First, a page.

Mustapha’s eyes shifted from the raging Chief to his wife seated opposite the IG. Mosun was always a vision of perfection, and even the loss of her last born wouldn’t change that. Her considerably smaller frame was draped in a red and gold saree, she had on the same amount of gold jewellery she would on a normal day save a barely noticeable gold chain round her neck, and flawless make-up gave her face just the right proportion of smoothness and glow, while covering up whatever bags she may have had from crying and a sleepless night. The only evidence of her grief was the unmistakable bloodshot red of her eyes, which she’d hidden behind the sunshades she had to take off when she entered the office. Mustapha watched as she fiddled nervously with her fingers and the chain around her neck, avoiding direct eye contact with anyone as her husband continued to shout at the IG, seemingly lost in her own universe. Even when the Chief banged on the rickety table in front of her, she was as still as a rock.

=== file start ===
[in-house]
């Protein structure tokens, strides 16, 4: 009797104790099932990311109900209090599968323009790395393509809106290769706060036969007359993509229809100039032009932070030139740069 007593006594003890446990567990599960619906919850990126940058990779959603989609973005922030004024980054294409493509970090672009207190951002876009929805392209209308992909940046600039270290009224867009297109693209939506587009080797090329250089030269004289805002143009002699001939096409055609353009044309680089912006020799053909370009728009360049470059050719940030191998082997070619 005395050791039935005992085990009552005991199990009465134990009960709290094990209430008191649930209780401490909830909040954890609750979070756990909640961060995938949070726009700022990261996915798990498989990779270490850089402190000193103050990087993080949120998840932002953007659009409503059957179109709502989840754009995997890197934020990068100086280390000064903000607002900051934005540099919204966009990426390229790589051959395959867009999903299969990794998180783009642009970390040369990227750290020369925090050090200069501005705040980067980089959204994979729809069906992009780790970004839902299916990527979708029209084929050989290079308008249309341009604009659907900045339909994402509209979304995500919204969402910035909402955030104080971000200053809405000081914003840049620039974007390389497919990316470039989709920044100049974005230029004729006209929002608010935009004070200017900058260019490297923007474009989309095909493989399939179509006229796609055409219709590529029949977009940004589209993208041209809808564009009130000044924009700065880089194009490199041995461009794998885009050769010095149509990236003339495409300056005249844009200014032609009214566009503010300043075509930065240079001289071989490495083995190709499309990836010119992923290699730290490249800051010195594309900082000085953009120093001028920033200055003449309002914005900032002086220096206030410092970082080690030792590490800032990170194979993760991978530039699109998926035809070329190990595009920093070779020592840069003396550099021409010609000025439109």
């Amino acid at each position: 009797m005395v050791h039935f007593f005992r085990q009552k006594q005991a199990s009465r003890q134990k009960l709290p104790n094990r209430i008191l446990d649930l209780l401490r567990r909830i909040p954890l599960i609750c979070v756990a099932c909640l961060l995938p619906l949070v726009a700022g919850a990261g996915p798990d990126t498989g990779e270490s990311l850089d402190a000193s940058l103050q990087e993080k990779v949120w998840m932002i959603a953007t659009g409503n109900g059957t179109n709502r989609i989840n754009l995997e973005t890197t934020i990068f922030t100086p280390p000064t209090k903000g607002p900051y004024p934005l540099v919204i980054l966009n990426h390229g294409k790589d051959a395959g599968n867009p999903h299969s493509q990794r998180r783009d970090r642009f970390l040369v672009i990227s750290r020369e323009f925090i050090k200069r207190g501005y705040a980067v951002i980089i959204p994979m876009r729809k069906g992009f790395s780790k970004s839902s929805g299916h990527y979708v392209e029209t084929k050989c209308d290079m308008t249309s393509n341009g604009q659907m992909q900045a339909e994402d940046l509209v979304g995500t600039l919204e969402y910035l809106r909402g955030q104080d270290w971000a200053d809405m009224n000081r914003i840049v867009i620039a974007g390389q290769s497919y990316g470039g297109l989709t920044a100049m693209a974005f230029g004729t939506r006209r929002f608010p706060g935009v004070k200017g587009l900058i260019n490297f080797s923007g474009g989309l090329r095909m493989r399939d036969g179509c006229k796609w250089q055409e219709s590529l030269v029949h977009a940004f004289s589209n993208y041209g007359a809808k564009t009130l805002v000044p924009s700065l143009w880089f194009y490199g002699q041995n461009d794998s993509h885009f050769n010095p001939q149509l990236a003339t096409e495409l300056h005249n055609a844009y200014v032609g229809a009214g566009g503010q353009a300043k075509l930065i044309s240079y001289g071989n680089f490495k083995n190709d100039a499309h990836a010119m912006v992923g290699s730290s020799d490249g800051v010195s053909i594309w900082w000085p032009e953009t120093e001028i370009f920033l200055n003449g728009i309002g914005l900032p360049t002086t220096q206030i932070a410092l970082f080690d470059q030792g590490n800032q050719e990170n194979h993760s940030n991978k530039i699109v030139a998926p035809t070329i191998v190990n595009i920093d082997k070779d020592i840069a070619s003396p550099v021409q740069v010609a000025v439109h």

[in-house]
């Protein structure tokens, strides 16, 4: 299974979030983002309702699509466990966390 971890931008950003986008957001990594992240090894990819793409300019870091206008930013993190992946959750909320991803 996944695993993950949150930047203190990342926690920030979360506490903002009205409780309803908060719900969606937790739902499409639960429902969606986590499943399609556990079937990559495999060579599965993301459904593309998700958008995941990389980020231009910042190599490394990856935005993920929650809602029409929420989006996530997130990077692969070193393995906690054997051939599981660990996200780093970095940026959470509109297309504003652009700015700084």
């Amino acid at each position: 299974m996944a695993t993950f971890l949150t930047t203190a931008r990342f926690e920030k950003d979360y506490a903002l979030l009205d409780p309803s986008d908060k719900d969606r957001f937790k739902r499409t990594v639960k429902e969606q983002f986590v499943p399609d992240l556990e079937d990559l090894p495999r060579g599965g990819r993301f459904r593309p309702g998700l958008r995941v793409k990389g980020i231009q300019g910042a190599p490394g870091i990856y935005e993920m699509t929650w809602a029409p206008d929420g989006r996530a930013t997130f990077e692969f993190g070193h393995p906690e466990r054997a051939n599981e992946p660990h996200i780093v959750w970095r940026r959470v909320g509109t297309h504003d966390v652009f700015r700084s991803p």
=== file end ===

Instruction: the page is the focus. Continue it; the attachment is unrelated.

They’ve been married for a number of years now; she must be used to his anger. Mustapha thought to himself as he pulled his thoughts back to the conversation the IG and Chief Odukoya were having. Although he’d calmed down, the Chief had still insisted on standing while the IG addressed him, probably to remind whoever was in the room who he considered to really be in charge.
“Chief, I understand it’s a terrible thing that has happened.” The IG all but stuttered. “Rest assured that we will find the culprit behind this heinous act.”
“I don’t want your assurance. Just find the person who killed my daughter and bring the vagabond to me! I want to kill him or her or it myself. You hear me? If not I will call my boys from the barracks to come and burn this whole Abuja to ashes.” Wale banged the table again, harder this time, and a small cup that held office stationery toppled over.
“Sir, I have already assigned a special task force to look into it and I’m putting our best man on the case sir. He will lead the task force. Don’t worry. The culprit is as good as found.” The IG’s eyes darted across the room and settled on Mustapha. He gestured towards him. “Chief Odukoya, this is Inspector Mustapha Nuhu. He will be investigating this matter.”
That’s my cue. Mustapha thought to himself before stepping out of his corner and standing at attention before the Chief. He threw an energetic salute.